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Frigana Fields of Death Picture Special from the Greek Hovel

Tom Winnifrith
Thursday 25 September 2014

As promised I bring you a summer’s work, the destruction of 2,000 square metres of frigana, a bright green holly/thorn bush that scarred the land around the Greek Hovel and was a great home for snakes. It is all gone.

The first picture is some of the first frigana cut, the bushes that covered the wall that surrounds the garden. It is now a deep golden brown, ready for a dose of petrol and a match in November.

It sits in an area which is surrounded by a stone circle. One visitor suggested that it had once been a threshing circle. The stones were covered by frigana but have now emerged blinking into the sunlight.

Moving past the circle here is a 150 yard slope down to the edge of the property. It was thick with frigana but it was chopped last week, the leaves are now a light green and heading for brown. This area I feared to be snake infested as the bushes were once thick. Now old paths have emerged and you can walk down among the rocks.

Frigana grows on the flat, on top of walls and in walls. It is vile and tenacious. Across the land the stone walls which support the olive terraces have now been uncovered. Seeing a wall that has long been covered by bushes is a wonderful sight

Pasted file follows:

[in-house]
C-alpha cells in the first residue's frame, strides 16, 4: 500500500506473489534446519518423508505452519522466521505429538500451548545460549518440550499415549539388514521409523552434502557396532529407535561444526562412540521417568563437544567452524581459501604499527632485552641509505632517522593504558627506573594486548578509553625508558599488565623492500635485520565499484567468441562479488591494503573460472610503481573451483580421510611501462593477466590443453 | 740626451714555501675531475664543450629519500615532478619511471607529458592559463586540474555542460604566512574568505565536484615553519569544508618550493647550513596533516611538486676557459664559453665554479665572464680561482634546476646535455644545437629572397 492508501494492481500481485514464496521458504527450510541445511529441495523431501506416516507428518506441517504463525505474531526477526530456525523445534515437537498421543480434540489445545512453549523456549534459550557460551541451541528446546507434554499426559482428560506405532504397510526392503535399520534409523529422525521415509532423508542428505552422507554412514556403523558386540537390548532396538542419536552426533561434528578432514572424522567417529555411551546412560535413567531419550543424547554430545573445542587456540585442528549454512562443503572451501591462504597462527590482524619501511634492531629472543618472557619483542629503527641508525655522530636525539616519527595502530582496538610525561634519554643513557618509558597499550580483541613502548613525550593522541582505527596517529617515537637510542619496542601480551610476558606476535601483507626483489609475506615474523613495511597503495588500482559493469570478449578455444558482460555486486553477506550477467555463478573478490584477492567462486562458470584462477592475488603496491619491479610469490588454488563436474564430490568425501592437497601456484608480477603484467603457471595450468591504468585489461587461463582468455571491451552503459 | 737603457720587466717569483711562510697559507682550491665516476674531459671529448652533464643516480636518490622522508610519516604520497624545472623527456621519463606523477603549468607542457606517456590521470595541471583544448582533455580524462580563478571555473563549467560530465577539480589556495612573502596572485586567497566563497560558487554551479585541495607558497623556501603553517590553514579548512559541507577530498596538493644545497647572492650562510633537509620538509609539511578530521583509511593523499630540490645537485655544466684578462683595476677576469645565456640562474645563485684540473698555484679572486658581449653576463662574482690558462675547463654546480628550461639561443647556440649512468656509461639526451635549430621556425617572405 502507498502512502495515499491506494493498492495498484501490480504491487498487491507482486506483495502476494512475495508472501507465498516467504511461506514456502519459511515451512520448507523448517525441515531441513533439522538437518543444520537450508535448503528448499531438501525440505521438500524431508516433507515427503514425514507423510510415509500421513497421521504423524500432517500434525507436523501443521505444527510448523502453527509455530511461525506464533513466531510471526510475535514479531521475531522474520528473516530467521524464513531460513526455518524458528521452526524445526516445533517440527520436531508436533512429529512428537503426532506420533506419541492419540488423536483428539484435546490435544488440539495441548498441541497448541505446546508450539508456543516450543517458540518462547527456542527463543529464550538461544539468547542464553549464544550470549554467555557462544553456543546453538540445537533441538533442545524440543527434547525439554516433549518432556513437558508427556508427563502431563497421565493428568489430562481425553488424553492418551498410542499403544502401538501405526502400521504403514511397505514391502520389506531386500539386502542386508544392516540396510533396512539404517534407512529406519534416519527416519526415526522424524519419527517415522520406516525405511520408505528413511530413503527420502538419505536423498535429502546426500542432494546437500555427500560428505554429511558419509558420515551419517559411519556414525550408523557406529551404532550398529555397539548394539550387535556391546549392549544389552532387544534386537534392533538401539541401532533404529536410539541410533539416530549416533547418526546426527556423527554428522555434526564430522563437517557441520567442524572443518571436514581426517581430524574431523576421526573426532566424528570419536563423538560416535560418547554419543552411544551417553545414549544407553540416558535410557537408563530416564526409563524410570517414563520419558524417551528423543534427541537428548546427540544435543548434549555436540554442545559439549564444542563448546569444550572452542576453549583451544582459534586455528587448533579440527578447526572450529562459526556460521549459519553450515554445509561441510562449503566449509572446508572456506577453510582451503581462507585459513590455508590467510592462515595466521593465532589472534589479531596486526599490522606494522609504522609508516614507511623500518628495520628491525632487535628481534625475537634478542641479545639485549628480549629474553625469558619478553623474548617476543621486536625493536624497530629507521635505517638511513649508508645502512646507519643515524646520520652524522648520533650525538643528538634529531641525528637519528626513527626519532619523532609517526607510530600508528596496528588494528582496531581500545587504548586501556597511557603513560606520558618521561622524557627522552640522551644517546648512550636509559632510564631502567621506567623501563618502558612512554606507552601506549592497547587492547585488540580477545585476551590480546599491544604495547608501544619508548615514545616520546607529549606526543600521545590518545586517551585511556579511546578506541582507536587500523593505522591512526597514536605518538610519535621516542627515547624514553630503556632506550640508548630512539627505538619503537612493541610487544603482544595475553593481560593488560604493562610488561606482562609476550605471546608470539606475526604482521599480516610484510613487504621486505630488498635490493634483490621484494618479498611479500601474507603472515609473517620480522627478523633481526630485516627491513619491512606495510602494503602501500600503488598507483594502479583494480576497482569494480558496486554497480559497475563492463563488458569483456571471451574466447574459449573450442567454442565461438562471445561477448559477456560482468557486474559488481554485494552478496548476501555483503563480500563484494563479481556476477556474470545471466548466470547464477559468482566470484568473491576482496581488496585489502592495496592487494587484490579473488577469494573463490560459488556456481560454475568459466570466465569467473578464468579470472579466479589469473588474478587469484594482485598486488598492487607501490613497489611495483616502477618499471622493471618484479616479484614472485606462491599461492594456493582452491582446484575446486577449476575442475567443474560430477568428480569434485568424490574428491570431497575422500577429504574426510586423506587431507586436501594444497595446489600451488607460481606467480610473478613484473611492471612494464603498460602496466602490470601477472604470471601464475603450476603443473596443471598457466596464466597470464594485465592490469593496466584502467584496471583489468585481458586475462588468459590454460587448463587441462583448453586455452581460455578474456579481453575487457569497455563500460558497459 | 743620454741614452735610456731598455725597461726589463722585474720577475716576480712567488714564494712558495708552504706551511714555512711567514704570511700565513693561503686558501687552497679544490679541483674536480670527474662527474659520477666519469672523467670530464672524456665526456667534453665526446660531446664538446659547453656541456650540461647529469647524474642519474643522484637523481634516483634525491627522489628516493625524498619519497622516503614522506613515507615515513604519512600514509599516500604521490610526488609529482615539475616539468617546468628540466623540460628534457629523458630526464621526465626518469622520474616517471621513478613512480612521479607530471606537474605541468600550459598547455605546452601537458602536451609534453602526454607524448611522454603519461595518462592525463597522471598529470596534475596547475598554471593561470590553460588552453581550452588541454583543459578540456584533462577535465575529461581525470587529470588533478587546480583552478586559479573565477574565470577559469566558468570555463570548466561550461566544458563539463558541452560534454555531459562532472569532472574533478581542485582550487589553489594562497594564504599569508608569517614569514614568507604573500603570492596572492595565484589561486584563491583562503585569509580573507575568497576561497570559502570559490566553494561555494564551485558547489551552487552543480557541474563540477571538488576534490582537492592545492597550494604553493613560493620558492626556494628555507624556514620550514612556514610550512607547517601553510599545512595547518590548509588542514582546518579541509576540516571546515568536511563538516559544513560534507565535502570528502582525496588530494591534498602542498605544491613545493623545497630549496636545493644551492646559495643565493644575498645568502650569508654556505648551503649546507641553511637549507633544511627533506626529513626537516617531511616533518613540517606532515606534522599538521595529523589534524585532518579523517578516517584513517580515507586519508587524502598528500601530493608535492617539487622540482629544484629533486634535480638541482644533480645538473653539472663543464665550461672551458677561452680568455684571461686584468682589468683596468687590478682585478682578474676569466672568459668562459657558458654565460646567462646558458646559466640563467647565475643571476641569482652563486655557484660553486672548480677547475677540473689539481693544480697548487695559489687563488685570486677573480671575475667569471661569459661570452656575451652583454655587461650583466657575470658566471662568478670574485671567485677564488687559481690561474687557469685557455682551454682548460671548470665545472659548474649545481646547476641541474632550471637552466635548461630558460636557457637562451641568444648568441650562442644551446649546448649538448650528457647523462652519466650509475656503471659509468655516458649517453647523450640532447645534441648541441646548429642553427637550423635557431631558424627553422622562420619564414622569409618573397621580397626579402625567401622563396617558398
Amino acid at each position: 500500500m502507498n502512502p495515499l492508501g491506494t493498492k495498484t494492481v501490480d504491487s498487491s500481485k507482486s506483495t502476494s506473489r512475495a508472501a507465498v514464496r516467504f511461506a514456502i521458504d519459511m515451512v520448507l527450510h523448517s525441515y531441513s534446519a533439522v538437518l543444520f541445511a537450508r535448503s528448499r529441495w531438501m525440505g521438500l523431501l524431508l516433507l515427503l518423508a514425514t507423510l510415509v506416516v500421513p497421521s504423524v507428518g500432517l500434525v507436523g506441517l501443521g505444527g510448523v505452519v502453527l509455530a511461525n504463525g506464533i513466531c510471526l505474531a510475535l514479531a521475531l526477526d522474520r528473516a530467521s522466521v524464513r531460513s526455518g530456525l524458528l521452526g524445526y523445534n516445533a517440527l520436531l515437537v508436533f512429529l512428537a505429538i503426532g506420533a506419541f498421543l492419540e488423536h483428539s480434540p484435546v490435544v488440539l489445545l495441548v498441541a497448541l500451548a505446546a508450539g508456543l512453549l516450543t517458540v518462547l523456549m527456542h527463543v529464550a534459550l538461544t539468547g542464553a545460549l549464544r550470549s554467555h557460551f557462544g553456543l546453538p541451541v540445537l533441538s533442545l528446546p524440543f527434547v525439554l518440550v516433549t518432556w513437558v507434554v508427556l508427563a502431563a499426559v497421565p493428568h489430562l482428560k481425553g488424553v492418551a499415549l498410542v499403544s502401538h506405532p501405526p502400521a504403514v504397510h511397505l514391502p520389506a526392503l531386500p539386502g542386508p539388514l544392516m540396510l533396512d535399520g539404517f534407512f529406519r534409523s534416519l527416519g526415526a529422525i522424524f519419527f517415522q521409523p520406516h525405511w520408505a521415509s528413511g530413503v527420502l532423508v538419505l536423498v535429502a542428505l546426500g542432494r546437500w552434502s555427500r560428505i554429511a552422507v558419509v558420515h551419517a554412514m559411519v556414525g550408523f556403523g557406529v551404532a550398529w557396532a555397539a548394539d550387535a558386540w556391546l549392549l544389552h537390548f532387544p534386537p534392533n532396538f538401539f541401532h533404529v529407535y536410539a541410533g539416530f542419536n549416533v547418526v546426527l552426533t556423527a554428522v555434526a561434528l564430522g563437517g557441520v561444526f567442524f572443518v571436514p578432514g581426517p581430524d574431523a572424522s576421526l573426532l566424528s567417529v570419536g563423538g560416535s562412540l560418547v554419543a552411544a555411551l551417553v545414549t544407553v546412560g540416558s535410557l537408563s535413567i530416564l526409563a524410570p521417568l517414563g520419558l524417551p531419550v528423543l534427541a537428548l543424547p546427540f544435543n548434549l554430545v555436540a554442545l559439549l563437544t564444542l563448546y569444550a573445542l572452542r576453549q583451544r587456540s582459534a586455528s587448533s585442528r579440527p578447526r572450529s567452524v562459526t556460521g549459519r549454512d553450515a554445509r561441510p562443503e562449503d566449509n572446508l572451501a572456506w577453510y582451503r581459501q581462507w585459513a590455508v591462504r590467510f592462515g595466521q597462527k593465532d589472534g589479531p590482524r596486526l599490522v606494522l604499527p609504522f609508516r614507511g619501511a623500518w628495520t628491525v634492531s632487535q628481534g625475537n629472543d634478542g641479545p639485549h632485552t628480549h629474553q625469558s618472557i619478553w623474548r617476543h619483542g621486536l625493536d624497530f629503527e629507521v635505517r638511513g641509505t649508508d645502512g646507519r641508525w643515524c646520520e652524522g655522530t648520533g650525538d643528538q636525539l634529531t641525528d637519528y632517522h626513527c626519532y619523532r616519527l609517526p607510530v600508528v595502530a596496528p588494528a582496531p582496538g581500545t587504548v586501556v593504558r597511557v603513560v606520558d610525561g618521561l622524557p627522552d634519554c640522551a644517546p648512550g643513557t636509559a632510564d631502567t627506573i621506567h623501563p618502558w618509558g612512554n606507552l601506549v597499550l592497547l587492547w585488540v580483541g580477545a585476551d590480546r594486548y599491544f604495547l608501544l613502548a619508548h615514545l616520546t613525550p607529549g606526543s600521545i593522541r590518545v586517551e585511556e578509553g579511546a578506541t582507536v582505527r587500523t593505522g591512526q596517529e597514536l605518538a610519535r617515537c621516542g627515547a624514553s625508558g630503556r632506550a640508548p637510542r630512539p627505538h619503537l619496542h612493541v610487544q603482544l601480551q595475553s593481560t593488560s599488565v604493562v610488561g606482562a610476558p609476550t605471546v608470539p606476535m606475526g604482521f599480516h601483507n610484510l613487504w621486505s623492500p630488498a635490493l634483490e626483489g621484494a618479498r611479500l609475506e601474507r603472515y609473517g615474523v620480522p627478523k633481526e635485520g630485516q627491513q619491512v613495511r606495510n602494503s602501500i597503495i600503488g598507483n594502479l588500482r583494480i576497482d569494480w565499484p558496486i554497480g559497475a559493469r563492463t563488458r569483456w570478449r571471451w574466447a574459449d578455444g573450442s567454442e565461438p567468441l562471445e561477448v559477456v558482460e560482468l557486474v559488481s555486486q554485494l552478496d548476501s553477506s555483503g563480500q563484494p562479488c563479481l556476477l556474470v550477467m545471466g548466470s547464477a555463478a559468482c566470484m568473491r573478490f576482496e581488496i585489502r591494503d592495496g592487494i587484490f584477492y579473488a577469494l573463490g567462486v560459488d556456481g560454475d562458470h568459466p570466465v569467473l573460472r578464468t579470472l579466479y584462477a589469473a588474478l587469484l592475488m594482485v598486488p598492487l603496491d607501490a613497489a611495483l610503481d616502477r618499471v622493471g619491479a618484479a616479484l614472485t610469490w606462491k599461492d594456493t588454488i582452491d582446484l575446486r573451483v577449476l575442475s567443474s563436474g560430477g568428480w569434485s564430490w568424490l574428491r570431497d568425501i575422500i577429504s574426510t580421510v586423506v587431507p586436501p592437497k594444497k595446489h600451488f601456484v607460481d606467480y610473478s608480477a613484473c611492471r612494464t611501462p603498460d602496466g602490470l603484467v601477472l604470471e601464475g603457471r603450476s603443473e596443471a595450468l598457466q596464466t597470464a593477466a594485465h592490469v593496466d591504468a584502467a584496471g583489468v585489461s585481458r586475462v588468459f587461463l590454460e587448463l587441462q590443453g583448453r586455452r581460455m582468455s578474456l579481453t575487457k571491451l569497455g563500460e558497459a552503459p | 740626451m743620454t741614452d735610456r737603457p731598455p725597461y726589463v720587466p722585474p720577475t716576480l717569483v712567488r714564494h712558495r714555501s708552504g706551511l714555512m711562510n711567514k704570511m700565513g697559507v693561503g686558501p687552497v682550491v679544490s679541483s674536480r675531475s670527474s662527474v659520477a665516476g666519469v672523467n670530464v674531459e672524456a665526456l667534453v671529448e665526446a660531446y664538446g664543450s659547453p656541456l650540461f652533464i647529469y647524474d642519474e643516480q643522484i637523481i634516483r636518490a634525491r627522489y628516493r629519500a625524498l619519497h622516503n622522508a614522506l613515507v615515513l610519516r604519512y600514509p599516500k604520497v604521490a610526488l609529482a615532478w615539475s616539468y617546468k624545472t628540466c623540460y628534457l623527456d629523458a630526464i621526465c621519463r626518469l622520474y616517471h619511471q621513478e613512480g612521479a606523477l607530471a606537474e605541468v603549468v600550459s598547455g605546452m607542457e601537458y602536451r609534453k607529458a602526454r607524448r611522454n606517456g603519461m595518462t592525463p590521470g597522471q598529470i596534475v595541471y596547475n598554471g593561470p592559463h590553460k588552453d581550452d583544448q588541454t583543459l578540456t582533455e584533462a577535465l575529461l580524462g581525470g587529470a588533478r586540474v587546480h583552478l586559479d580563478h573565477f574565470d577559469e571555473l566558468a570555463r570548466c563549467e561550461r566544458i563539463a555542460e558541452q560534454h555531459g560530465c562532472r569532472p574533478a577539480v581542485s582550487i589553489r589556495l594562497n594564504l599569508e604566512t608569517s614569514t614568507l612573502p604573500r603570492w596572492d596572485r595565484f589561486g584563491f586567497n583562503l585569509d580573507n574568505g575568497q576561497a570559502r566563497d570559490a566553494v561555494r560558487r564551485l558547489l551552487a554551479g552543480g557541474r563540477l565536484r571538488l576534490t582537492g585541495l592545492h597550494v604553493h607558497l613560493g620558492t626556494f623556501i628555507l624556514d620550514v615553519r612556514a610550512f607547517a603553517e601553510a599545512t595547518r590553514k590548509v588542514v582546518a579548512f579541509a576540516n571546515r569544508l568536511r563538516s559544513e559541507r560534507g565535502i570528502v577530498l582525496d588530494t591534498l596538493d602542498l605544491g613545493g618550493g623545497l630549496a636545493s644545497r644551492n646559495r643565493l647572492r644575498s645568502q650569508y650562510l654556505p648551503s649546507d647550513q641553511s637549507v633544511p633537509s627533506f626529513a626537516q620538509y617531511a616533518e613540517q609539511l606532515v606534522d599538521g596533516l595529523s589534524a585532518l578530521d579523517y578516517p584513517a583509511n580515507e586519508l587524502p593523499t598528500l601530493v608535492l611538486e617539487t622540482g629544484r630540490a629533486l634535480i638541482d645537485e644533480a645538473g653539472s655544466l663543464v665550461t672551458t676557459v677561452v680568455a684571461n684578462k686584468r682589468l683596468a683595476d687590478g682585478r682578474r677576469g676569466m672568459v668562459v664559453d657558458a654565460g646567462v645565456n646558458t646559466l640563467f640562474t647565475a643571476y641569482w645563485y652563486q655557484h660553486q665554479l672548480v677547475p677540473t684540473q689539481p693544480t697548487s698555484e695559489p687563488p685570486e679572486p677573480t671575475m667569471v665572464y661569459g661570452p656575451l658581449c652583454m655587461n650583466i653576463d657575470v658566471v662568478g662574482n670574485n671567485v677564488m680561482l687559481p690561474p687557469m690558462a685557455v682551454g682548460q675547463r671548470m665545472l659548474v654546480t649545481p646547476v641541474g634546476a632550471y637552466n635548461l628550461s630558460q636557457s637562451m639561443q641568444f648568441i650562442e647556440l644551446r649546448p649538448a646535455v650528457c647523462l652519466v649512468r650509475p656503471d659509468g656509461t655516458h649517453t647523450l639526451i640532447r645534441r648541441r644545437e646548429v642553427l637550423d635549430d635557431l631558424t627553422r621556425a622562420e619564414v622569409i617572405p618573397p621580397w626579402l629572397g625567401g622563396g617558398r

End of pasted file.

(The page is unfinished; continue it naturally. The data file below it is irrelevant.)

About 500 yards from the main hovel there is a ruin. I plan to turn that eventually into a 2.5 bedroom house.  The shot below shows the browning frigana on the way from the hovel to the ruin which you can see in the distance. This was an early killing field.

Beyond the ruin the land extends for another 800 yards and it was in the far corners of the land that the most brutal battles were fought, largely – I should say by my Greek assistant Vangelis – not me. For here he frigana had in some cases turned into trees. My little cutter was out of its depth. The bushes were also so thick that only a fearless local would wade in, knowing what might be lurking inside.

The frigana here lies deep and still green. The massacre only happened this week

Come November it will all be dry and golden brown. And with a bit of fuel and a match whoosh it will disappear. Should there be any wildlife diversity hibernating underneath it..that would be a bonus.

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About Tom Winnifrith
Tom Winnifrith is the editor of When he is not harvesting olives in Greece, he is (planning to) raise goats in Wales.
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